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Common Methods for Providing Cooling or Heat Dissipation in an Electric Motor

10 Jul 2013
Randy Wilson

Electric motors are used in machines and processes all around us.  You can find them in factories, automobiles, airplanes, robots and even your favorite DVD vending machine.  Regardless of the application, managing heat dissipation is a common theme. Electric motors are often selected based upon a particular work or load requirement.  One consideration of this selection process is managing heat dissipation.  Although electric motor design is constantly improving, all generate heat through losses and inefficiencies.  This needs to be evaluated when selecting the proper motor for your needs.

AKM Servo motor

In most cases, heat dissipation is achieved through conductive cooling.  In this method heat is transferred from the motor through the mounting interface into the machine structure.  Motor manufacturers will often note a heat sink size on their data sheets.  This heat sink size is used to determine the continuous torque capability of the motor.  If more or less heat dissipation is available, the motor's load capability is increased or decreased.  The Kollmorgen AKM servo motor shown above uses conductive cooling. 

 PMDC TEFC

 Another method to remove heat from electric motors is by providing forced air cooling.  This is commonly done by providing an electric fan to blow air over the motor.  Force air cooling can reduce the amount of heat transferred into the machine structure and allow the motor to be operated at a higher load point.  A foot mounted PMDC (permanent magnet direct current) motor with air over cooling (TEFC) is shown above.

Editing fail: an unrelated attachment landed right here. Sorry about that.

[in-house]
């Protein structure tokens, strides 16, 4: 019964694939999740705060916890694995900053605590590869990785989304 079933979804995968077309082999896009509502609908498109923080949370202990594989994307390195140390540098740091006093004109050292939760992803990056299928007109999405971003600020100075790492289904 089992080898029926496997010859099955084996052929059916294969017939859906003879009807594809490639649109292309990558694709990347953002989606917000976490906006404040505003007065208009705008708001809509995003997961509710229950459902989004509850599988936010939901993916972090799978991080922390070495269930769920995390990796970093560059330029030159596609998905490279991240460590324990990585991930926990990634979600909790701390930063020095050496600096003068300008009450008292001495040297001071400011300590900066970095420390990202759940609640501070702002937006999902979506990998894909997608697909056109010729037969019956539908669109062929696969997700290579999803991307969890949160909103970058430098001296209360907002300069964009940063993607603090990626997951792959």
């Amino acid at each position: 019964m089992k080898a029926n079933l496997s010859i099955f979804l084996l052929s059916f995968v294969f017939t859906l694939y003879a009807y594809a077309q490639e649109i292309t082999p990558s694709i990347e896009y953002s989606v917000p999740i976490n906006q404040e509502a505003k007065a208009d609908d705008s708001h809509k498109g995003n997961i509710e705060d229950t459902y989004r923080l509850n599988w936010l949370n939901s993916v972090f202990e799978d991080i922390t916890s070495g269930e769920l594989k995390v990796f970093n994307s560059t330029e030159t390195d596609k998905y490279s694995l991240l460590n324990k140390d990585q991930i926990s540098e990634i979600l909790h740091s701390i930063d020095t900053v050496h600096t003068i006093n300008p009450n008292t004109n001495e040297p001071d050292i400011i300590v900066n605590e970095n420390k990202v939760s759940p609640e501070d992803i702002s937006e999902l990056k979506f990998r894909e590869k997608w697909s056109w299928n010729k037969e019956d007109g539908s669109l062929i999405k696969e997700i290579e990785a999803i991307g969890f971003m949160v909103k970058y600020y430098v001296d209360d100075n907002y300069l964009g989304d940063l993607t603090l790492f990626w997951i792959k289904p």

CDDR Liquid Cooled

Liquid cooling can also be used to dissipate heat from an electric motor.  With liquid cooling ethylene glycol or other liquid cooling agent is circulated in or around the motor housing or coils to dissipate heat.  This would be similar to the radiator system on an automobile engine.  The motor above is a custom water cooled design by Kollmorgen.

Although heat dissipation is not always a top criteria for electric motor selection it should be considered as part of the overall machine build.  Some motors can be located on a machine where excess heat could cause burns to users.  Thermal expansion caused by heating of a machine structure could cause process issues and under sizing or ignoring motor heat dissipation could result in product failure.

 

About the Author

Randy Wilson

Randy Wilson - Author
Randy Wilson is a motion control engineer with more than 16 years experience providing solutions to the commercial and defense industries. Randy is currently Kollmorgen's Aerospace and Defense Regional Sales Manager for the Asian markets. When not providing motion solutions he enjoys practicing sustainable farming and is an enthusiastic apiarist. Touch base with Randy at randall.wilson@kollmorgen.com. You can also connect with this author at Google+

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